New microscopy may identify best sperm cells
More than 10% of American women aged 15-44 struggle to conceive or maintain full-term pregnancies, according to the Centers for Disease Control and Prevention (CDC). Assisted reproductive technology (ART), through which eggs are fertilized with sperm in a lab and then returned to a woman's uterus, is often the last resort for reproductively-challenged couples. But the physical, emotional, and financial toll they exact is high because the success rates of ART treatments are low—only 20-30%, according to the CDC.
New microscopic technology from Tel Aviv University promises to be a game-changer in the field of reproductive assistance. A team of TAU scientists has devised a new method of microscopy allowing scientists to perform clinical sperm analysis without the use of staining, which can affect the viability of sperm samples.
Sperm cells are nearly transparent under standard microscopy methods. Their optical properties differ only slightly from those of their surroundings, resulting in a weak image contrast. Sperm cells cannot be stained, if fertilization is the goal, because the process might damage the resulting fetuses. The challenge is to pinpoint strong sperm candidates without staining, while still being able to characterize their viability.
The research, recently published in Fertility and Sterility, was led by Dr. Natan Shaked, PhD, of the Department of Biomedical Engineering at TAU's Faculty of Engineering and his masters student, Dr. Miki Hifler, MD. Sperm cells for the study were obtained from the Male Fertility Clinic at Chaim Sheba Medical Center in Israel.
Improving the picture
There are two effective ART methods available today. The first is in vitro fertilization (IVF), in which a woman is treated with drugs that cause her ovaries to produce multiple eggs. These are placed in a Petri dish with a man's sperm for fertilization for three to five days, then implanted in the woman's uterus. The second is intracytoplasmic sperm injection (ICSI), in which a single sperm is injected into a mature egg and then transferred to a woman's uterus. Dr. Shaked's method is applicable to both methods, but is especially helpful in ICSI.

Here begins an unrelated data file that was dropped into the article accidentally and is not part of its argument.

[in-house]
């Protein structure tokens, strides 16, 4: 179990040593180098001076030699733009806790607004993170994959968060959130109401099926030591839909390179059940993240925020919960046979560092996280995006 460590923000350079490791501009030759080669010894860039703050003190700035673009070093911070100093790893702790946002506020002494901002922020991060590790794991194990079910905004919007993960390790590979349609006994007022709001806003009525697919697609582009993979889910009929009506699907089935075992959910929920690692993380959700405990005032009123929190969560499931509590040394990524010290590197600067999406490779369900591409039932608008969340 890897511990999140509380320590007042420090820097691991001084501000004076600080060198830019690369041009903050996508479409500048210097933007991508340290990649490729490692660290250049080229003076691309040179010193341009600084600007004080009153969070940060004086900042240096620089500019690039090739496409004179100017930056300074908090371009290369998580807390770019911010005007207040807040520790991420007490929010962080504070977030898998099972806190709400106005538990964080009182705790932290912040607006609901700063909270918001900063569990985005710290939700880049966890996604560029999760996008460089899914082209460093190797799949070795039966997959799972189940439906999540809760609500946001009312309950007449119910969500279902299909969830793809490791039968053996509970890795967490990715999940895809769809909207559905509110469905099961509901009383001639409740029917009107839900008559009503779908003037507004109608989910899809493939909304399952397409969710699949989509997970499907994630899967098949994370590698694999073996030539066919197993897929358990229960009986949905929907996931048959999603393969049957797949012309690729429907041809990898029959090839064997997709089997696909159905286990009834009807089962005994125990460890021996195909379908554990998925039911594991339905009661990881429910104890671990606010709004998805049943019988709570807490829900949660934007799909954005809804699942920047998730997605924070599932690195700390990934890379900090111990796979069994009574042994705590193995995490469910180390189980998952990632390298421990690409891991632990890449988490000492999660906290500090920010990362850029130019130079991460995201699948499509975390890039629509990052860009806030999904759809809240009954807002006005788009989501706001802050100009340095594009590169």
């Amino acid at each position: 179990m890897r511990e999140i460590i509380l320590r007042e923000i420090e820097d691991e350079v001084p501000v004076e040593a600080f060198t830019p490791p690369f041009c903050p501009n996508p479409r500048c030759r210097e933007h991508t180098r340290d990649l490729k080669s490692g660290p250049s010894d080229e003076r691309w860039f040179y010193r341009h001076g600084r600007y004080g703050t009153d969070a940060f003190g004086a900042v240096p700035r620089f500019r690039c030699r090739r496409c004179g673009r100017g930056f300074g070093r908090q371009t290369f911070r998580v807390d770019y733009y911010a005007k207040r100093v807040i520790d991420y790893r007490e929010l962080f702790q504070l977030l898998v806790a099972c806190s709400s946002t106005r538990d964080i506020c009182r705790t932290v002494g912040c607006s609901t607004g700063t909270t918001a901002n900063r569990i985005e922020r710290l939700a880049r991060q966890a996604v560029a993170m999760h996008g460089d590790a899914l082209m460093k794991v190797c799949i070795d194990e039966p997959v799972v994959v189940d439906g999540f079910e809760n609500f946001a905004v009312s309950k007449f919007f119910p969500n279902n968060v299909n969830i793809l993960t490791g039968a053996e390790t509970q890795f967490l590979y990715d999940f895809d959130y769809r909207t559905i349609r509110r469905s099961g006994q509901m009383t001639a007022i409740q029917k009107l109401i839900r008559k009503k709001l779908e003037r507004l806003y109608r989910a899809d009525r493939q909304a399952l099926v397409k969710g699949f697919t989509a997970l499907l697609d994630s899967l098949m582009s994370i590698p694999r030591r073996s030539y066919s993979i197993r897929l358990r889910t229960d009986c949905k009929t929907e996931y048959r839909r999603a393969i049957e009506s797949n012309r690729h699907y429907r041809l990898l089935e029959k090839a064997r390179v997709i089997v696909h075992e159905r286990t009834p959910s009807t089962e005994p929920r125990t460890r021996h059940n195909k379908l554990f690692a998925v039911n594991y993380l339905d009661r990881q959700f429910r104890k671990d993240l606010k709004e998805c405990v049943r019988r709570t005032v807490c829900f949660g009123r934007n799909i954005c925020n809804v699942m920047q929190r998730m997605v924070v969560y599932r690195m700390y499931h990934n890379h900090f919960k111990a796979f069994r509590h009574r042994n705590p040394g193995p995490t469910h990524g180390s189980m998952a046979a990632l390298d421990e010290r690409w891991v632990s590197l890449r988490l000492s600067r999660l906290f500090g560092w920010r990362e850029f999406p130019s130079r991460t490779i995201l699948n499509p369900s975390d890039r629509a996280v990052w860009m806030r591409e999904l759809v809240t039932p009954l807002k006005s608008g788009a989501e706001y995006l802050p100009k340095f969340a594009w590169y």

"Until now, clinicians have chosen the 'best' sperm according to their speed, but speed is not necessarily an indicator of DNA quality," Dr. Shaked says. "Some of the best sperm candidates are slow or even immobile because their tails have malfunctioned. If we can better determine the full structure and composition of the sperm, the success rate of ART treatments will be higher. Success means more births without congenital defects. In cases where sample staining is impossible—such as in vitro fertilization and ICSI—our device provides a promising new direction."
A black box for better screening
His new device, a small "black box" attached to an existing microscope, is smaller, cost-effective, and easier to align than conventional interferometric imaging methods. It is joined to new automated software that produces a thickness map of the sample and other physical parameters to evaluate the sperm's viability in real time and, at a cost of only $1,000, can be used in any doctor's office already outfitted with a conventional microscope.
Dr. Shaked believes his new imaging process, which harnesses phase imaging methods to record the passage of light through a sample to assess its thickness, can quantify the quality of sperm used in ART, leading to more successful ART treatments.
The new method was developed with the support of Ramot, TAU's technology transfer company The team recently submitted their patent on the technology and are poised to begin clinical trials next year on IVF patients in Israel.